The DOJ had said in court documents that the Missouri state crime lab, operated by the Highway Patrol, refused to process evidence that would help federal firearms prosecutions. It also said the Missouri Information and Analysis Center, also under the Highway Patrol, no longer cooperated with federal agencies investigating federal firearms offenses.

The law wasn’t enforced by any one agency but instead authorized residents to sue law enforcement officials over alleged violations. Fines of up to $50,000 per violation were possible.

“At best, this statute causes confusion among state law enforcement officials who are deputized for federal task force operations, and at worst, is unconstitutional on its face,” Wimes wrote. “While Missouri cannot be compelled to assist in the enforcement of federal regulations within the state, it may not regulate federal law enforcement or otherwise interfere with its operations.”

Local elected officials welcomed Wimes’ ruling. Officials in Kansas City, Jackson County, St. Louis and St. Louis County have long opposed the law and said Tuesday their concerns had been vindicated.

“Today’s decision provides our state, federal and local law enforcement partners the ability to enforce our federal gun laws without fear of punishment or retribution from our state officials,” Kansas City Mayor Quinton Lucas told reporters.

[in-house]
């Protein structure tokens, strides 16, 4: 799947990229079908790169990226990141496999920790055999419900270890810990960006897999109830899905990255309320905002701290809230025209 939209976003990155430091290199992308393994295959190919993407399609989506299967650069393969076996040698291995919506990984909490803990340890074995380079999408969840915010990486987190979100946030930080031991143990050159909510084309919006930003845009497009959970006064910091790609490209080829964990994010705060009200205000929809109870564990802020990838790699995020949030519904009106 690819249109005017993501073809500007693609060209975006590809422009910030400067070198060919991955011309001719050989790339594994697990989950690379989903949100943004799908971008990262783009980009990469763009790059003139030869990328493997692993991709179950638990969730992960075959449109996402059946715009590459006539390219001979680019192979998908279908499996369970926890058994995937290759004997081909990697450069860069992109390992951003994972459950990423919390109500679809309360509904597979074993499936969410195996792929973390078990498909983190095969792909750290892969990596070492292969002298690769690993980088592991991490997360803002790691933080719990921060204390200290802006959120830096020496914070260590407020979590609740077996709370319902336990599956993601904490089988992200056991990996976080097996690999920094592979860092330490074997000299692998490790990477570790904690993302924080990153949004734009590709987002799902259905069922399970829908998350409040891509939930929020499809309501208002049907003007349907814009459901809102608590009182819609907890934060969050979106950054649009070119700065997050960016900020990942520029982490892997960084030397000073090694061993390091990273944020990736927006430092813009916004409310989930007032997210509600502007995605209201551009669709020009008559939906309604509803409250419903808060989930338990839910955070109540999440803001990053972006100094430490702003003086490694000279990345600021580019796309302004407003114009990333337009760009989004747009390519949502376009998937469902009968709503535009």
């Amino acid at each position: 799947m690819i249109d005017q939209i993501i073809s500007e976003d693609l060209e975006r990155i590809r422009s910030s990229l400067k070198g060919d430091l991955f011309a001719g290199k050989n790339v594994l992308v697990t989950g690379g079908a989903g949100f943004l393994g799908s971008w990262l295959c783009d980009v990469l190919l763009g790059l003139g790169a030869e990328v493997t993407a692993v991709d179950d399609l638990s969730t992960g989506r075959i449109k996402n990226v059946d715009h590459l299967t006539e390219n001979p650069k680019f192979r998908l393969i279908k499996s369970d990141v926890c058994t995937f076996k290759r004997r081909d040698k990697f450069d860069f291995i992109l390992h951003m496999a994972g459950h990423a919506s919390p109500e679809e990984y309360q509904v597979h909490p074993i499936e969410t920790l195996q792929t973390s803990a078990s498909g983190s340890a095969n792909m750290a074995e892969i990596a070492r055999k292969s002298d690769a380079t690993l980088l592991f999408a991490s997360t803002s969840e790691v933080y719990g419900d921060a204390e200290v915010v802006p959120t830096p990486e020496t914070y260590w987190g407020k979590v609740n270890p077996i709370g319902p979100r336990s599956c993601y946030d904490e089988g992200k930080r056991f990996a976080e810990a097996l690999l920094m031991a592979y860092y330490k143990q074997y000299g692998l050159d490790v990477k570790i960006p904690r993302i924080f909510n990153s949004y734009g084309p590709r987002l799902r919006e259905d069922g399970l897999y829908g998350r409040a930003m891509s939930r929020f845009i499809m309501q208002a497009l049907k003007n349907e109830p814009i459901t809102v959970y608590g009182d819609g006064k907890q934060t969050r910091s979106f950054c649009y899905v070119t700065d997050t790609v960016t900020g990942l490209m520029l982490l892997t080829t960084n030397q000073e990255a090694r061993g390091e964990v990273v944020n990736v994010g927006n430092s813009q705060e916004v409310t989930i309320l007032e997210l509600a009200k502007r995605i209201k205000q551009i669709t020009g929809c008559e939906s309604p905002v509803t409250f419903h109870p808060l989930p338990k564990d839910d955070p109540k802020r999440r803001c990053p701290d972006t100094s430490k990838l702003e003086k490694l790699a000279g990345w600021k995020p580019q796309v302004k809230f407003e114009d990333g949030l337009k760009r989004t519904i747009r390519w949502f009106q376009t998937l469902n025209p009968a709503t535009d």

Lucas said he hoped Bailey would decide against appealing the ruling, though the state attorney general has already announced he will. Lucas said that when the previous attorney general, Eric Schmitt, resigned to join the U.S. Senate, “many of us in Missouri had hope Andrew Bailey would approach the office like a grown up.”

“It seems this type of grandstanding and purely performative political action is the sort of thing that does no real service to the people of Missouri,” Lucas said.

Some Republicans attacked Wimes’ decision by noting that he was nominated to be a federal judge by former President Barack Obama in 2011. U.S. Rep. Eric Burlison, a Republican who as a state senator championed the Second Amendment Preservation Act, said on Twitter that, “We fully anticipated an Obama appointee to issue a judgment against” the law.

In a later statement, Burlison praised Bailey’s decision to appeal and said the “State of Missouri, not a federal judge, should determine how it spends its resources.”

State Sen. Denny Hoskins, a Warrensburg Republican, said the Department of Justice “obviously” filed the case in Kansas City with the aim of getting a decision from “more of a liberal judge.”

Wimes was confirmed by the U.S. Senate in 2012 by a 92-1 vote, an overwhelming bipartisan majority. Before joining the federal judiciary, Republican Gov. Matt Blunt appointed him to be a state circuit court judge in 2007.

Missouri House Minority Leader Crystal Quade, a Springfield Democrat, told The Kansas City Star that her immediate reaction to the ruling was “duh, of course.”

“We knew the whole time it was unconstitutional,” Quade said. “With this bill, we’ve seen law officers resign. We’ve seen lives lost. And we’ve seen a lot of chaos, and it’s just unfortunate that we continue to pass legislation here that we know is unconstitutional.”


(The Kansas City Star’s Daniel Desrochers contributed to this report.)